6. The largest faceted Alexandrite weighs 66 carats.

This one-of-a-kind specimen with vibrant green and red hues is on display at the Smithsonian Museum in Washington, DC. It is, undoubtedly, a majestic cushion-cut rock that is originally coming from Sri Lanka.

7. Alexandrite has an outstanding hardness.

Ranking 8.5 on the Mohs scale, the alexandrite gemstone is one of the hardest minerals on the planet. This feature makes it highly favored in jewelry craftsmanship, as it allows artisans to easily work with it and create complex designs. A quick and short comparison: alexandrite is harder than garnet (7.5 Mohs) and softer than sapphire (9 Mohs).

8. Alexandrite is rarely treated.

Unlike almost any other member of the gemstone family, alexandrite is a one that is typically untreated. Hence, the reason why it is considered an exceptionally precious possession. However, imitations do exist, but they can be easily identified with the use of special tools and techniques that modern appraisers employ in their work. The truth is, even synthetic alexandrites, whose price is significantly lower than its mined counterpart, is often not affordable for the average consumer.

9. Alexandrite is found only in a few locations in the world.

Apart from the Ural mountains – the original source of alexandrite, this gemstone can be also found in a few other deposits in Brazil, Sri Lanka, Burma, Madagascar and Tanzania.

10. Alexandrite is associated with love and fortune.

Many myths and legends describe alexandrite as a carrier of good luck, especially when it comes to love and finances. Hence, the popular belief that the alexandrite gemstone is a good omen and the reason why consumers preferably choose it as a part of their engagement ring designs. Other symbolic alexandrite meanings are:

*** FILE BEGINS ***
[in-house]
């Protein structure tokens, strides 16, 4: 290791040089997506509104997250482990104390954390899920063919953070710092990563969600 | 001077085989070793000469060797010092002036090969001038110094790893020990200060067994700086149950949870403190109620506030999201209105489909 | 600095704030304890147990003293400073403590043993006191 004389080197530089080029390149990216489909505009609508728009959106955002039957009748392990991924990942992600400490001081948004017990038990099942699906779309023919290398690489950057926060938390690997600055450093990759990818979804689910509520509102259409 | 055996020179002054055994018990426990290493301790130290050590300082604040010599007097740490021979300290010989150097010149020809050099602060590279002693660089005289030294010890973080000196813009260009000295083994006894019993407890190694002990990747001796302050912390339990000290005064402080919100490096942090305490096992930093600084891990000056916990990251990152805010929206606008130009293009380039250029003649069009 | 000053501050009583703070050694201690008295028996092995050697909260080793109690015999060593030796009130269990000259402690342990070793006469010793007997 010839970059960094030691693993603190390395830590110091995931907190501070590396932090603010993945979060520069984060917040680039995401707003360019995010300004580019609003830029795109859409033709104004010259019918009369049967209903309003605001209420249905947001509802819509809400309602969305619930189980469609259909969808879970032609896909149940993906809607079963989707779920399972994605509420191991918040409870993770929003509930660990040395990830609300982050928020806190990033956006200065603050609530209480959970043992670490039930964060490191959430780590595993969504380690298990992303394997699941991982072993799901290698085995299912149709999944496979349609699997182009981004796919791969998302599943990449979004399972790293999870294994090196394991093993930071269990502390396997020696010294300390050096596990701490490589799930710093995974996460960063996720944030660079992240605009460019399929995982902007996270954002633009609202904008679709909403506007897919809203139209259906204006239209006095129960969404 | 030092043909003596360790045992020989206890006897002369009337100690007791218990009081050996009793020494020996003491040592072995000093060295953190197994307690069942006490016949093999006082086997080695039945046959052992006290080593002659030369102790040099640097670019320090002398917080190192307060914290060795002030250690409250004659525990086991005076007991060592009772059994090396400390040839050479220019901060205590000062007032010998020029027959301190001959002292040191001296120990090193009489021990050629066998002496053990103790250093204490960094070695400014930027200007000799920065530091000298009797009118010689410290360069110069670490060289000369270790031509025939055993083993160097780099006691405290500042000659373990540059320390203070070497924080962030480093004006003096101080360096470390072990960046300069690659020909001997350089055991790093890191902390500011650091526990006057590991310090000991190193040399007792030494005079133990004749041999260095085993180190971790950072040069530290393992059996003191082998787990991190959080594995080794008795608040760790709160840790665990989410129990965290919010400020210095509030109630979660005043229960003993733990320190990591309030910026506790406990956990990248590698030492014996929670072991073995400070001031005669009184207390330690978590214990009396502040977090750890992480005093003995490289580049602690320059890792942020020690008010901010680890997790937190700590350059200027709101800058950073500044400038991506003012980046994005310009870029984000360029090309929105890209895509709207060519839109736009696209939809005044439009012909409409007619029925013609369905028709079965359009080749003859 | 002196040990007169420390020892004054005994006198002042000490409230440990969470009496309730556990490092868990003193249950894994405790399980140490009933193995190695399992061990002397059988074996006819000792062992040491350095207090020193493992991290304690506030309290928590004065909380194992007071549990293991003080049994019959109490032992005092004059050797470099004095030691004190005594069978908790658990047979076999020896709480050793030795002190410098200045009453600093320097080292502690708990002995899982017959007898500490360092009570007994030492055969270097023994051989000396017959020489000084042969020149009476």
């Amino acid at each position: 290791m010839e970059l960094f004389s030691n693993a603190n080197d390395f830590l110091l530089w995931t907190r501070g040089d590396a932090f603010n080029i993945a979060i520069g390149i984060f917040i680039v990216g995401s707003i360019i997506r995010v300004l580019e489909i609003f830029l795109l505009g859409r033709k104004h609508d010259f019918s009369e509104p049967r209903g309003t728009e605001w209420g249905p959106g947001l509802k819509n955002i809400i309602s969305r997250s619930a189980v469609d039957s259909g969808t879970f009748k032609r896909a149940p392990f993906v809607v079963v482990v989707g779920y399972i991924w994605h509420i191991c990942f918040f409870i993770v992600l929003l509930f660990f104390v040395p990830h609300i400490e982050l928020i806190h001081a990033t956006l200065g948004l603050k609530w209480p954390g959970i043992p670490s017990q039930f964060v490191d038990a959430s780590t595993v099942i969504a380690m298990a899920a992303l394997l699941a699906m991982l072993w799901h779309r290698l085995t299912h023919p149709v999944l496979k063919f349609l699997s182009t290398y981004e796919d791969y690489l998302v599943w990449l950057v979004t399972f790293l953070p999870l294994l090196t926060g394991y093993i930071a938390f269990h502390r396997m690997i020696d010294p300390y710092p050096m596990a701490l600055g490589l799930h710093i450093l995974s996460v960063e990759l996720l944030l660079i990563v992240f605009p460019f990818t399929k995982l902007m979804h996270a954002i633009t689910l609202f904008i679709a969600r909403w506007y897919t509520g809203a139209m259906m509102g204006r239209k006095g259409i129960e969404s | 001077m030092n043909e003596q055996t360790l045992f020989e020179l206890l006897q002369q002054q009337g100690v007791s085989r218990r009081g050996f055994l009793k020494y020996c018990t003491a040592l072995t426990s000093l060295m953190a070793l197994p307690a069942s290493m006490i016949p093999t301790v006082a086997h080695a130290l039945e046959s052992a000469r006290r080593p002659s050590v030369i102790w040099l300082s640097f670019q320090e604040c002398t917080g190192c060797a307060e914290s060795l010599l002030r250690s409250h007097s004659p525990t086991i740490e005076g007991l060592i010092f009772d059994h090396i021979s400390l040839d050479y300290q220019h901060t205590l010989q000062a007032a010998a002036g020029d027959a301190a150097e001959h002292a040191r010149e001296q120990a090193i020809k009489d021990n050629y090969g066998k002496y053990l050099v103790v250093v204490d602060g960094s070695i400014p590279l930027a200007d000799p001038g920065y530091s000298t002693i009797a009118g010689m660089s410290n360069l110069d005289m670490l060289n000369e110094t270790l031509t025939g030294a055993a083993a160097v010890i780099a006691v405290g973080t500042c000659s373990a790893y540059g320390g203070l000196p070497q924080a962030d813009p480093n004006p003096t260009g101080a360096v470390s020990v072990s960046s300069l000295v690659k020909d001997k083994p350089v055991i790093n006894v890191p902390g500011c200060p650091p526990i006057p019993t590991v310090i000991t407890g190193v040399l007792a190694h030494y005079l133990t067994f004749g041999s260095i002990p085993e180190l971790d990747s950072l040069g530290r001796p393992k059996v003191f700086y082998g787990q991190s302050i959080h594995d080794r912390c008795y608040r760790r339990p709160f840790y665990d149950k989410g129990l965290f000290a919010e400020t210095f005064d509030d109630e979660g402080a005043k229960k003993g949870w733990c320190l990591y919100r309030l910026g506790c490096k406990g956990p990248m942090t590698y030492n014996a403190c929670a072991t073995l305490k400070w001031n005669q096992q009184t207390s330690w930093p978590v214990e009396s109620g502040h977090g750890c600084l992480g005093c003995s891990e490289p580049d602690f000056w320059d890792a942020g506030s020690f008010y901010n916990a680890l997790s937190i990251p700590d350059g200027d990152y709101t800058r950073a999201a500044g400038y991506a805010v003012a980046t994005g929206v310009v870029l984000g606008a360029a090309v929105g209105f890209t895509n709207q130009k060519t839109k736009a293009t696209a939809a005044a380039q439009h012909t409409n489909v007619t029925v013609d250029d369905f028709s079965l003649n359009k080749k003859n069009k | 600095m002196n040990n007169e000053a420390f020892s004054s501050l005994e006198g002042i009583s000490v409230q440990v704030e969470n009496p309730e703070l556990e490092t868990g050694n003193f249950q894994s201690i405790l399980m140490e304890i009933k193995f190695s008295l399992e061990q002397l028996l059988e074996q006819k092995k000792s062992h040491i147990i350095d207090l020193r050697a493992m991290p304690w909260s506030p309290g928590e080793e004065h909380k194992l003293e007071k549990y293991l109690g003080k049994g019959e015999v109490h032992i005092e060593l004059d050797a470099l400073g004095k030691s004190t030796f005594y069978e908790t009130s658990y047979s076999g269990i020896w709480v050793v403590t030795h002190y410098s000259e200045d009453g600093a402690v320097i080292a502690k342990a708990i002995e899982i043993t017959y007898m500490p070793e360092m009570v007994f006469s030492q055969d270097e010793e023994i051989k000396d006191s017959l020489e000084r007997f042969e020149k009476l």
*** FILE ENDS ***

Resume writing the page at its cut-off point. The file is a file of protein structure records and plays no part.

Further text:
• it promotes imagination, creativity, and intuition.
  • it strengthens the focus, concentration and the strive for excellence.
  • it represents a bridge between the physical and spiritual world.

IMPORTANT: Kobelli Jewelry does not make any warranties about the reliability of this information. Should you have any medical condition, please consult your physician.

Video Credit: Certified Jewelry

Photo Credit: Pinterest


wow i have 3 but alexanderite is the best one

sophia harris October 07, 2022

alexandrite is my birth stone :)))))))))))))))))))))))))))))))))))

rose fart July 07, 2022

alexandrite is my birth stone :)))))))))))))))))))))))))))))))))))

rose fart August 19, 2022

My birthday is in June. I always had dreams of owning an Alexandrite. I bought a ring with a half carat Russian Alexandrite in 1984. It is my pride and joy.

Lisa D November 10, 2021

I have been obsessed with alexandrite since my son Robert was born June 2nd, 1983….I have an 8th of a carat loose. I absolutely know it’s not from Ural mtns. Love your article . Maybe someday……..❤

Lisa August 19, 2022

I have been obsessed with alexandrite since my son Robert was born June 2nd, 1983….I have an 8th of a carat loose. I absolutely know it’s not from Ural mtns. Love your article . Maybe someday……..❤

Lisa September 21, 2021